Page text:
Mr. Borland is 24, he made $420K last year and received a signing bonus of over 600k for signing a 4 year deal 3/4 of which he plans to return.

So he will end up with $570K before taxes.

Consider what that means, based on 2013 numbers. If he doesn’t make another dollar till he’s 35 he will STILL have made more than the median household income than the avg american of his age will earn over that period of time. Additionally he will not have any student loans to pay back.

I have no problem with Mr. Borland’s decision. He has obviously used his free college education well and I’m sure even when the media interest fades he will be able to make a good living.  Additionally he is new enough to football that he hasn’t gotten used to a lifestyle that demands an annual income of 500K or more.  It’s a perfectly rational and sensible decision and I have no problem with it.

However a decision to continue to play football and earn another half million at a time in his life when he is likely a his peak physically is no less rational as would have been a decision to play a long career, make tens of millions and live the life and lifestyle of a such a person and be able to provide a comfortable living for generation of children & grandchildren.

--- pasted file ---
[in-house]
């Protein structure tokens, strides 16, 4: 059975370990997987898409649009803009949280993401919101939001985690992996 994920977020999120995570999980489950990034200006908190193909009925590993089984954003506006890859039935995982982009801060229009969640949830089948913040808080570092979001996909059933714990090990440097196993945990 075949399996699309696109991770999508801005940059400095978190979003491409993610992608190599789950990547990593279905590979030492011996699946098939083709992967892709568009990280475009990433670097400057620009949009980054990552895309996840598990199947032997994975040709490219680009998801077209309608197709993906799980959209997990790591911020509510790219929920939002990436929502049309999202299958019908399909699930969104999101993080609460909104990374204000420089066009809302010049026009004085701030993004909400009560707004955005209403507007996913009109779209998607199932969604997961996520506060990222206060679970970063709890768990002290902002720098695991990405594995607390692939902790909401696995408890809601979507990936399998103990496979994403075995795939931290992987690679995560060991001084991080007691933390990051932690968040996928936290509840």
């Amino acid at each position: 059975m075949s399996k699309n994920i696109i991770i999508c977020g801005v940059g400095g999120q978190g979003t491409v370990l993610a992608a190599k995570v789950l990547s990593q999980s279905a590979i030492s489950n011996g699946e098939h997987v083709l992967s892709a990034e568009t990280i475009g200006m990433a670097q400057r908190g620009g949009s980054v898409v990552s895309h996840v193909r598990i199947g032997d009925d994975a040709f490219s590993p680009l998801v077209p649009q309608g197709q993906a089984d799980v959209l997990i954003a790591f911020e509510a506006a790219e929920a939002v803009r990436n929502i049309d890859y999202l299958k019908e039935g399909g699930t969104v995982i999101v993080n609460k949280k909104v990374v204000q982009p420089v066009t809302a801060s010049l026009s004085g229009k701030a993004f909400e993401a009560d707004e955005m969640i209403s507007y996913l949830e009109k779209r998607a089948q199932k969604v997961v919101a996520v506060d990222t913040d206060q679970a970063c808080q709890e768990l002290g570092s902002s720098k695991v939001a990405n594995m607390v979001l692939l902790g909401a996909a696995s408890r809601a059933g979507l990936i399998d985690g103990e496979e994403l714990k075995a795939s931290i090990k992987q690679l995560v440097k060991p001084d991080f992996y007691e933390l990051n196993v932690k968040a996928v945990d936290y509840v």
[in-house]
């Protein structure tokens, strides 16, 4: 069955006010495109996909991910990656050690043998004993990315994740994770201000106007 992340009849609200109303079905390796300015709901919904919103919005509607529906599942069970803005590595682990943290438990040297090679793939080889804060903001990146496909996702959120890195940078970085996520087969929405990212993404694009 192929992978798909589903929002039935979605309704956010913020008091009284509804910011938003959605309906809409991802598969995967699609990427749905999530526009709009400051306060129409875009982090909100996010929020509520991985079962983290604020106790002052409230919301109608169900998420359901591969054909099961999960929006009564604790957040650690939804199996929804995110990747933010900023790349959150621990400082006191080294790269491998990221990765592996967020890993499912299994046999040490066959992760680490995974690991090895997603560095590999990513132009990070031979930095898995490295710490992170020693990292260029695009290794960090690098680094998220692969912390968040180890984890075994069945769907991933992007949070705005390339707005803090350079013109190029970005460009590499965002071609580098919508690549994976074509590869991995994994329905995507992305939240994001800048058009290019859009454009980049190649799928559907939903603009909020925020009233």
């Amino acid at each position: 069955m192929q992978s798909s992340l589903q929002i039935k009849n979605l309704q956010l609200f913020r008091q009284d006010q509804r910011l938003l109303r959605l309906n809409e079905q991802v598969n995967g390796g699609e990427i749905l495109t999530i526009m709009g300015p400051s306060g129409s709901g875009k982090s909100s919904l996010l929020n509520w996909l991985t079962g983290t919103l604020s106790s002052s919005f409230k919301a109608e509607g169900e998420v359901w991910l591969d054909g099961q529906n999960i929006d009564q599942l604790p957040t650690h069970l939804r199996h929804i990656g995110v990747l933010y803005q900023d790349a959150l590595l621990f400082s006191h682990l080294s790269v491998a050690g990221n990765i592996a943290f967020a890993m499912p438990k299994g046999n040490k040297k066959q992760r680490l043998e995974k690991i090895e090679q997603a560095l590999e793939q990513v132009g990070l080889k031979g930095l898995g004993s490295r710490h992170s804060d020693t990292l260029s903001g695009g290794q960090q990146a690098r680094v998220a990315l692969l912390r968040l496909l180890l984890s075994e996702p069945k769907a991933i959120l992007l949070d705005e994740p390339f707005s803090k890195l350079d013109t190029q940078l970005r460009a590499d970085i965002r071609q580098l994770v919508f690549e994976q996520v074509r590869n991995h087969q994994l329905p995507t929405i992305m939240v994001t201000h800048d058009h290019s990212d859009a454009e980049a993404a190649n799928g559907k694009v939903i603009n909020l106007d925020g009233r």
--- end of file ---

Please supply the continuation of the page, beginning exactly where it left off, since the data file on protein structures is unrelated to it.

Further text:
Either of these choices to play or not to pay are rational, neither of these choices are “heroic”.

Pat Tillman who left an NFL career to fight in Afghanistan (where he died)  made a heroic decision.  Bob Feller who was the first major league player to enlist after Pearl Harbor  and volunteered for combat duty in the USN made a heroic decision.

Chris Borland did not.

I thought Bob Schieffer’s was old enough to know the difference.

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As you might guess we don’t do a lot of celebrity news here at DaTechGuy blog but a few days ago at Live at five there was a piece on Kate Hudson that caught my eye.concerning Kate Hudson.

Now before we go any farther let’s stipulate for the record that it’s a neutral objective fact that the 35-year-old Ms. Hudson is a desirable woman that any man would be happy to have at his side, not a big surprise as her mother Goldie Hawn was a beautiful woman (she’s just turned 69 last week, boy am I old)